1916Right now I am covering the facts for you. I will address the emotional impact after. 

I had my mastectomy on January 30, 1999. I remember the date because the Pope, who was John Paul II at the time, had been in St Louis on Jan 27 and we had gone to see him. So the date was etched in my mind. Of course it would have been anyway. Before the surgery, I saw my mother-in-law and her sister Jackie who had come from Bowling Green, about 75 miles away to be with Chris, my husband. I found out much later, months later that the surgeon had come to him after the surgery to tell him, it didn’t look good. Apparently, I had a 2 and 1/2 centimeter tumor that was attached to my chest wall. What had originally looked like 2 small tumors, were in fact, one large tumor. About 4 inches, I believe.

So, another 2 week wait to get the results back from the mastectomy. The surgeon had also removed 11 lymph nodes. We were waiting to see if there was any metastasis to the lymph system.

I was in the hospital for about 3 days. I remember sleeping a lot, one moment when I felt despair and the damn drains. What a pain in the ass they are. They insert them into the area of the stitches to catch the remaining blood as it drains from the wound. I was able to go home with the drains. Not that I wanted to. I don’t remember the exact day I started chemotherapy but nothing I can write can really do justice to the experience. It is horrifying. Everyone is so nice and sincere but you sit there stunned that you are there in the first place and then, that there is this poison being pumped into you that is supposed to save you. My lymph nodes had all come back clean. The cancer had not spread. The surgeons had got all of the tumor and my chest looked like a caved in hollow, so concave that I looked very misshapen. It was hard to look at. Still is.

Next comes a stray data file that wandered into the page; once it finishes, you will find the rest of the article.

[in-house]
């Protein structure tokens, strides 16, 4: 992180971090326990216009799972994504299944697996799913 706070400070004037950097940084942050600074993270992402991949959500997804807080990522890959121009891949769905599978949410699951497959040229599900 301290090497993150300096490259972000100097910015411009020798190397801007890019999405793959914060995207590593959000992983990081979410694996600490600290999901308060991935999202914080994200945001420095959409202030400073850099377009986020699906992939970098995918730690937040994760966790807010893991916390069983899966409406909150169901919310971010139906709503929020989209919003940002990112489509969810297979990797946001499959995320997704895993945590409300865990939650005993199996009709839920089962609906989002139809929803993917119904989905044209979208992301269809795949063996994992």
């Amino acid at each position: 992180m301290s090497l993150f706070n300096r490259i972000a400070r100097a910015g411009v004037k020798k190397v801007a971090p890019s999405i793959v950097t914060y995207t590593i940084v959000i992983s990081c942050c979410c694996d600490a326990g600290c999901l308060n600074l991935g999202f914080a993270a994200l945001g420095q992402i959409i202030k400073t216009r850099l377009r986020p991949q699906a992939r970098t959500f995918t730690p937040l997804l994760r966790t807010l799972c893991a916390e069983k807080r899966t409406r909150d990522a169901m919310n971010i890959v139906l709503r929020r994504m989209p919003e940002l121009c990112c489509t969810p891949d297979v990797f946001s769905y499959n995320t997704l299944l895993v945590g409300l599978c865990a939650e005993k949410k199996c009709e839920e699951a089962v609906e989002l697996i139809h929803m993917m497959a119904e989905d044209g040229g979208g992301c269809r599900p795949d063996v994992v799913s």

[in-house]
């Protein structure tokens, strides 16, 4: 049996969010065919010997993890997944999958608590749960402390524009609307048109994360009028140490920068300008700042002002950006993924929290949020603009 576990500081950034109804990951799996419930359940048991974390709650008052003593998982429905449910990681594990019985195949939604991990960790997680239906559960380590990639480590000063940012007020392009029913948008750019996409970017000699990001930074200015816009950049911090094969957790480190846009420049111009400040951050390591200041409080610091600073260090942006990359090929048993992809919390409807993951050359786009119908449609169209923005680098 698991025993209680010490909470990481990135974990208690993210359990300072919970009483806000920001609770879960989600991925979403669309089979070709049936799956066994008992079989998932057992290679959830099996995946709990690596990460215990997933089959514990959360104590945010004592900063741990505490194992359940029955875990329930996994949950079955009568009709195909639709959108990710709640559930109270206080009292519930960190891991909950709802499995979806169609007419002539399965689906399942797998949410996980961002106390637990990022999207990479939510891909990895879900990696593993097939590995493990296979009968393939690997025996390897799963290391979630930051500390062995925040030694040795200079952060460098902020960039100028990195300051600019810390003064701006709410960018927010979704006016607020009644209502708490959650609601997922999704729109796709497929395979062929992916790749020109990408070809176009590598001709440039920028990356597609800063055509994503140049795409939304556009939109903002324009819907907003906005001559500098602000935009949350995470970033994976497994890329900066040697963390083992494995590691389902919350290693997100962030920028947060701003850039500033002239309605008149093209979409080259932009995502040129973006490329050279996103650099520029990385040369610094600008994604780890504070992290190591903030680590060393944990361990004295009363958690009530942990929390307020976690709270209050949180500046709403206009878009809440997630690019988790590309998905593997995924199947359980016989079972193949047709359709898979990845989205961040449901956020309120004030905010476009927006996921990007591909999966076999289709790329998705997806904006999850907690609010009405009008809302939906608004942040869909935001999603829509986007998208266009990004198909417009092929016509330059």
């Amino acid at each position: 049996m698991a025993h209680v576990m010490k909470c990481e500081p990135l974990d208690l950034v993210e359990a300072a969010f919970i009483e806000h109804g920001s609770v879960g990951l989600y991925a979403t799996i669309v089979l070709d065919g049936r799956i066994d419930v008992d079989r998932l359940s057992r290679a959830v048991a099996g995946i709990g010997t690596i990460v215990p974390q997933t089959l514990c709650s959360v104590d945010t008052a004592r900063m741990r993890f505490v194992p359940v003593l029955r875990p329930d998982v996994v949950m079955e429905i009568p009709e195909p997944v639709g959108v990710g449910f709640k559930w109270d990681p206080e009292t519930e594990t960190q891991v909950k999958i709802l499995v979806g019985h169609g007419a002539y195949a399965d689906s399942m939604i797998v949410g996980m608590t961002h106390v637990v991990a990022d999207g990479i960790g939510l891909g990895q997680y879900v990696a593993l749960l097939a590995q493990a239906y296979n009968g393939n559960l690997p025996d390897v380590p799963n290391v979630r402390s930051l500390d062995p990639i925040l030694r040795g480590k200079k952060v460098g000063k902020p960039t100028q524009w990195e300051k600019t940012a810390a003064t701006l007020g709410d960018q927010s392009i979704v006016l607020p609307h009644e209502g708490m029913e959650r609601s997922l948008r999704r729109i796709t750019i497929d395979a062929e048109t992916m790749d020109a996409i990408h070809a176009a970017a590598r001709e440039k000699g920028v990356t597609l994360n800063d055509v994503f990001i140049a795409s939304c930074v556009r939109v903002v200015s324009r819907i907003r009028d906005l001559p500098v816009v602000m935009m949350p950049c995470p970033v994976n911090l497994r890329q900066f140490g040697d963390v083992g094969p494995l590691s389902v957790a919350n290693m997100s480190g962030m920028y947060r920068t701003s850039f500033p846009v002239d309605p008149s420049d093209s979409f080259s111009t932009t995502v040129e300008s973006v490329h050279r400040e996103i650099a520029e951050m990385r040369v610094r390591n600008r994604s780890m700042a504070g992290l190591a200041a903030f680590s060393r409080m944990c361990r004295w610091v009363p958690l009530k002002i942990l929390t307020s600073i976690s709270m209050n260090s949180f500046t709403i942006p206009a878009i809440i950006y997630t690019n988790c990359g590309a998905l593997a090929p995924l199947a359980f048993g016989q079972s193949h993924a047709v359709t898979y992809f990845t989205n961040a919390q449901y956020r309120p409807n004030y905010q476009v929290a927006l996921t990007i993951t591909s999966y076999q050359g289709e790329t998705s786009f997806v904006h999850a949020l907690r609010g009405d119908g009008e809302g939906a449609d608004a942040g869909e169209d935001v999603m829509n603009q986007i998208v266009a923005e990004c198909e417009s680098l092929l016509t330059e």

Chemotherapy. I had 5 treatments and told the doctor I’m done. He said it was ok. He said that since the cancer had not spread, he felt alright with this decision. It really didn’t matter at that point. I was done with chemo. I would do radiation though. Chemo is a nightmare. I know some handle it better than others, but I had every side effect that came along with it. I was sick for the 7 months it took to have the 5 treatments. I was nauseated, I threw up all the time, I was tired, I slept a lot, I lost all my hair, everywhere.

Radiation, thankfully was not as bad for me. I had no burns or side effects. It was a pain going every day for 6 weeks but that was the treatment.

I never did celebrate the end of treatment. It never occurred to me. I had cried at my first chemotherapy treatment, as I was leaving. I had this delayed reaction. It finally set in that I had cancer.

Hello. I am the author of the Historical Fiction novel called Mamie Garrison. It is a tale of slavery, abolition, romance and history, set in the years just prior to the Civil War. It is available on Kindle for .99 and on Kindle Unlimited; also in paperback. Mamie Garrison has a dual storyline. The present day story involves Bella and Andrew finding Mamie's journals. Their story includes romance and paranormal aspects. Mamie's story follows her adventures as an abolitionist through her journals. There are some mysteries as well as an unusual background in Mamie's life. I am 59 and married with one adult child and one grandchild. I have always enjoyed the written word and have been a voracious reader from my early youth. I am inspired by many authors in the historical fiction genre. I am also a lover of Russian literature, particularly Tolstoy and Doestoyefsky. I find great inspiration for creating characters by looking at the ones these two authors have created. There is such a depth to them. I have written for most of my life in one form or another. I have dabbled in poetry and songwriting, and have more started novels than finished ones. In my free time, I like reading, history and travel. I am interested in genealogy and working on my family tree. I live in the Midwest United States with my husband, Chris and my dog, Max.

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